The position paper, written by Tulane nutrition researcher Diego Rose, calls for adding more specific sustainability advice to dietary guidelines such as information about how adding more plant-based foods and eating less meat is healthier and better for the environment. Photo by Paula Burch-Celentano.
Federal guidelines about how to eat a balanced diet should also include information about how food choices affect the planet and long-term sustainability of the food system, according to a new policy statement from the Society for Nutrition Education and Behavior co-written by a Tulane University researcher.
The leading group of nutrition educators, researchers and policymakers cited the significant impact that dietary choices and agriculture have in contributing to climate change as one of several reasons that the government must do more to educate consumers about the impact of diet on a larger scale beyond personal health.
“The position paper was motivated by the severity of current environmental problems, including global climate change,” said lead author Diego Rose, professor of nutrition and food security at Tulane University’s School of Public Health and Tropical Medicine. “Based on the best science we have today, it is clear that current environmental problems—including global climate change, biodiversity loss, land degradation, water shortages, and water pollution—demand urgent attention, threaten long-term food security, and are in part caused by our current food choices and agricultural practices.”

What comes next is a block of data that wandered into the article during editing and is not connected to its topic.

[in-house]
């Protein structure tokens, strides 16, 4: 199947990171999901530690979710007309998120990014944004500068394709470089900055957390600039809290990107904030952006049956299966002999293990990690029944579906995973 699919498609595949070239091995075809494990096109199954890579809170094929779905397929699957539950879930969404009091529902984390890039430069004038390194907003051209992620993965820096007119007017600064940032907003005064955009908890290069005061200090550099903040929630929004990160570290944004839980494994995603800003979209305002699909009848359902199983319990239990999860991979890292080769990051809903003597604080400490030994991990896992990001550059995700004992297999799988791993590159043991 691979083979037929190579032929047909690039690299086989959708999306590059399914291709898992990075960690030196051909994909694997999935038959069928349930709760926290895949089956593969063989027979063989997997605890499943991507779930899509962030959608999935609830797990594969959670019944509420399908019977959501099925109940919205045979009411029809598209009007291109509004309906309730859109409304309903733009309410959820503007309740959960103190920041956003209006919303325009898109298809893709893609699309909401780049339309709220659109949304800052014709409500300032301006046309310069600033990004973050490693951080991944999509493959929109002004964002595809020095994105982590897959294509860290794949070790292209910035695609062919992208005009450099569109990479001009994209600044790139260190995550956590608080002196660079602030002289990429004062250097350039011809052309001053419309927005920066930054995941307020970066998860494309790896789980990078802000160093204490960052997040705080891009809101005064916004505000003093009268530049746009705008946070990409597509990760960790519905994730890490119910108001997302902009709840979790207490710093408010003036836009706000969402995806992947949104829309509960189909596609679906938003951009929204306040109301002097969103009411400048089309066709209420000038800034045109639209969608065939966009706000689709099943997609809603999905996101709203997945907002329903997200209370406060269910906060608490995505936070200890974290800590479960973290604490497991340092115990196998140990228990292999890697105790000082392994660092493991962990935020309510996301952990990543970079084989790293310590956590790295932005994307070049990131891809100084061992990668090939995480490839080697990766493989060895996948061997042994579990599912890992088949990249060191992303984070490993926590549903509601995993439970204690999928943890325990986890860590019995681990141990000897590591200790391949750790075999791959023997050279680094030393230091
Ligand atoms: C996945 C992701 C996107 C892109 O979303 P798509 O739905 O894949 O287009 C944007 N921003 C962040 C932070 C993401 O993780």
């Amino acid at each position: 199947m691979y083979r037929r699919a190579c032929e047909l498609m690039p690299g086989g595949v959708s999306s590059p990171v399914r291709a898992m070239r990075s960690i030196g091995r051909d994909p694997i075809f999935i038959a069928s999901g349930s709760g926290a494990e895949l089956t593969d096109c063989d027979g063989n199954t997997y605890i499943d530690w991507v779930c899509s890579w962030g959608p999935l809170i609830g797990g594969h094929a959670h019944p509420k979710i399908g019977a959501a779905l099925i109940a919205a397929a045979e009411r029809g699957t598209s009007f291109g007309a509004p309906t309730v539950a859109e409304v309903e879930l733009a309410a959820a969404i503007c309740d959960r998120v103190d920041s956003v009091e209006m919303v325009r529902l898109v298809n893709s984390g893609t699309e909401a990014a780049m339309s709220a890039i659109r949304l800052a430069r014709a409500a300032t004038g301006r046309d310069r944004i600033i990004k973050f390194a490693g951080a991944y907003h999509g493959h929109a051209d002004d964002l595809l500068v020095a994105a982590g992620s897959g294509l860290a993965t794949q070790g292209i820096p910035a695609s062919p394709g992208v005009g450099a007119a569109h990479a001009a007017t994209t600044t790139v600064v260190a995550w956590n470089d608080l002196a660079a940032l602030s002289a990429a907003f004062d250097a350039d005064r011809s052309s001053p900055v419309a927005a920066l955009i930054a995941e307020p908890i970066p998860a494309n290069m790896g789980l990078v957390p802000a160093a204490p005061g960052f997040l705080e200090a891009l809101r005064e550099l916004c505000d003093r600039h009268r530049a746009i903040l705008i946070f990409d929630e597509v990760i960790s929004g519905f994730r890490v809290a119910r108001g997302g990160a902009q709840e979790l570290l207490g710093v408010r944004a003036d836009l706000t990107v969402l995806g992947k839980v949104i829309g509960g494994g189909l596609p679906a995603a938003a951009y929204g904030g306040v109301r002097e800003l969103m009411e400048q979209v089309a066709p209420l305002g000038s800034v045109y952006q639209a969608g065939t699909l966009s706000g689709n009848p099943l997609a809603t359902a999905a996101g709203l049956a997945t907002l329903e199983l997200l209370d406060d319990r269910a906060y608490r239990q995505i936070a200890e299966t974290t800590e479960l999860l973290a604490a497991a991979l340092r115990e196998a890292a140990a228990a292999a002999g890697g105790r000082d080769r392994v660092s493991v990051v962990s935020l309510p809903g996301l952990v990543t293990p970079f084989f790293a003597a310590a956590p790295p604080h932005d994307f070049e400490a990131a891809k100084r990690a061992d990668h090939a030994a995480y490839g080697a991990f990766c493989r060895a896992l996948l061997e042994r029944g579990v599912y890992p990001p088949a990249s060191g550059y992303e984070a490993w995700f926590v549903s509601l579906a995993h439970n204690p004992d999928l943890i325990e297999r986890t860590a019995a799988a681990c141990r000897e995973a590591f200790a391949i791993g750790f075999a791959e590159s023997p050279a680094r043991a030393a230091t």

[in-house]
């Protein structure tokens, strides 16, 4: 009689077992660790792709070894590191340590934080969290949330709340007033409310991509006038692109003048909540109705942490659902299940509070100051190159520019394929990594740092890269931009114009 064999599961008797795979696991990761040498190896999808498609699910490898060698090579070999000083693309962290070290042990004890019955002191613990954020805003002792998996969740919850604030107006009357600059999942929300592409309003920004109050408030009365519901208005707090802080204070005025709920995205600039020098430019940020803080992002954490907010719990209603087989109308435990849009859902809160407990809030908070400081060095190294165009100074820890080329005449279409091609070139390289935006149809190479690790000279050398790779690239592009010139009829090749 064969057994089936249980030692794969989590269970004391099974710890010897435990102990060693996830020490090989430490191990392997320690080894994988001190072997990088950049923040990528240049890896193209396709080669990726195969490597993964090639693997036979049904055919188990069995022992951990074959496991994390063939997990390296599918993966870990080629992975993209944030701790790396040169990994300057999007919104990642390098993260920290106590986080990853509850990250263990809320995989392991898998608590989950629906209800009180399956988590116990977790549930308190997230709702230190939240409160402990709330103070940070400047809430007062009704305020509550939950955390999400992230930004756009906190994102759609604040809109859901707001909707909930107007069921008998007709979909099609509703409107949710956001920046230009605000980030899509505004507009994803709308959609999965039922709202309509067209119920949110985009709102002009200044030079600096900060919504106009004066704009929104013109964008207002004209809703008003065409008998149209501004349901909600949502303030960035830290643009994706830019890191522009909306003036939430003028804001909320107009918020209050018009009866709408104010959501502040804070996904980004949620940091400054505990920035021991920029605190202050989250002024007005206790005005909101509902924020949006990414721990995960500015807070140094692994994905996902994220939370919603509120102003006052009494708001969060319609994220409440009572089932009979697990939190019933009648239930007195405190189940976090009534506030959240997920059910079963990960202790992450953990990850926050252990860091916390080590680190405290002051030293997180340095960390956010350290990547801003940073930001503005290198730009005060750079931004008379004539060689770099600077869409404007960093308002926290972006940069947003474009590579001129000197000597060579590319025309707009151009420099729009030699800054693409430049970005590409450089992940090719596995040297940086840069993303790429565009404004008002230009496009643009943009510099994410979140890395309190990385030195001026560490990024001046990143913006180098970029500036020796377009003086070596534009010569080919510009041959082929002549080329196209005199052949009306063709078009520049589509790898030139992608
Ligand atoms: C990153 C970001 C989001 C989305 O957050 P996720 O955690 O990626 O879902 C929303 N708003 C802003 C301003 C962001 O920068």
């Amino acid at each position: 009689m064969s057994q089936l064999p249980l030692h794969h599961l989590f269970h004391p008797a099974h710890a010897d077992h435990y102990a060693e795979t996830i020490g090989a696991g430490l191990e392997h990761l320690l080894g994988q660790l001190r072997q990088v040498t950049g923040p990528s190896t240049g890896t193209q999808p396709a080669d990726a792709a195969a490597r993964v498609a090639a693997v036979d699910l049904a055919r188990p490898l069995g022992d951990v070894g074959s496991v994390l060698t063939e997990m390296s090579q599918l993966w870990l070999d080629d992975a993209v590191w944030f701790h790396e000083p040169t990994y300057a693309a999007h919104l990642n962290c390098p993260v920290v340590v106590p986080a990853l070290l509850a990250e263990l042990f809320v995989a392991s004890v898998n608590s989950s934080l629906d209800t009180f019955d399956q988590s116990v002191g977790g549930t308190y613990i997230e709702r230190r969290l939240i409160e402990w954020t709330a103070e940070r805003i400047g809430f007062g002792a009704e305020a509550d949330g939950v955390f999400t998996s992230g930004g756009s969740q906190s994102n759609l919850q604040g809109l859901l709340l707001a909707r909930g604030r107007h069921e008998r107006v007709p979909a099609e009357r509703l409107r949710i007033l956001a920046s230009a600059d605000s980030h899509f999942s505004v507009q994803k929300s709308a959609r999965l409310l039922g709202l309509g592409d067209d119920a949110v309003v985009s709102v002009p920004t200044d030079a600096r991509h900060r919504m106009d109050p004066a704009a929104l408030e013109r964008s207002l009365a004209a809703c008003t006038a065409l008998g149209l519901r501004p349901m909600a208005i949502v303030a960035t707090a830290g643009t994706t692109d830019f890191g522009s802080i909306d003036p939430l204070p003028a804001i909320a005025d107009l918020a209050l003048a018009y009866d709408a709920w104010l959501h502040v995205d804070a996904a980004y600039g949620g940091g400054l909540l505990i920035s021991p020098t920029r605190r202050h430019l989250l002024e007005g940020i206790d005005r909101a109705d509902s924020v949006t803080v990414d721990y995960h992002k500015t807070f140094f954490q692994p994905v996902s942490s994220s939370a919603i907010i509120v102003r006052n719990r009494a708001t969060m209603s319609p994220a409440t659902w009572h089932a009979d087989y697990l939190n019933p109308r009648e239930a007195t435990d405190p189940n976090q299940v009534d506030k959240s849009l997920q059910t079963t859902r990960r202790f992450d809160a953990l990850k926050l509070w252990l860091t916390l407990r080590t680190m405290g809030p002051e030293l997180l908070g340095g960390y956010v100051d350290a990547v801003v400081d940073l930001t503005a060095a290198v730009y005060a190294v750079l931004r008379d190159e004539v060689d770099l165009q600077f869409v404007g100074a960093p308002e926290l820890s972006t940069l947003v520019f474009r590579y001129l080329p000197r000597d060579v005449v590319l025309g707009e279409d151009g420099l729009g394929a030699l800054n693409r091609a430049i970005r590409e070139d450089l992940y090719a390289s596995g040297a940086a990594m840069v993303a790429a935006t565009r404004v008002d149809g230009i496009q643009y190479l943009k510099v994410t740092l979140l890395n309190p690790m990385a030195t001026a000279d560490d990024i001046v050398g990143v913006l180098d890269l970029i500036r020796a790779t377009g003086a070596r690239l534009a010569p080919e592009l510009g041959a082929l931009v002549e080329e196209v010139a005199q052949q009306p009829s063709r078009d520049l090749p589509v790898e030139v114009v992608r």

The position paper, which was published in the Journal of Nutrition Education and Behavior, calls for adding more specific sustainability advice to dietary guidelines such as information about how adding more plant-based foods and eating less meat than the typical American diet is healthier and better for the environment.
“People want to know what to eat today, so it is incumbent on those of us who are knowledgeable about nutritional science and education techniques to provide the best advice, based on the available evidence to date,” Rose said. “Environmental impacts related to diet can be lessened by choosing fewer overconsumed animal products —particularly beef and other red meat— including more plant-based foods and reducing excess calorie consumption and wasted food.”
Discussion of sustainability within governmental dietary guidance is common in many countries and is consistent with previous U.S. guidelines. Rose believes that many consumers who are concerned about the environment would welcome sound advice about sustainability from credentialed nutritionists.
An audio podcast featuring an interview with Rose about the new policy statement is available online at www.jneb.org/content/podcast.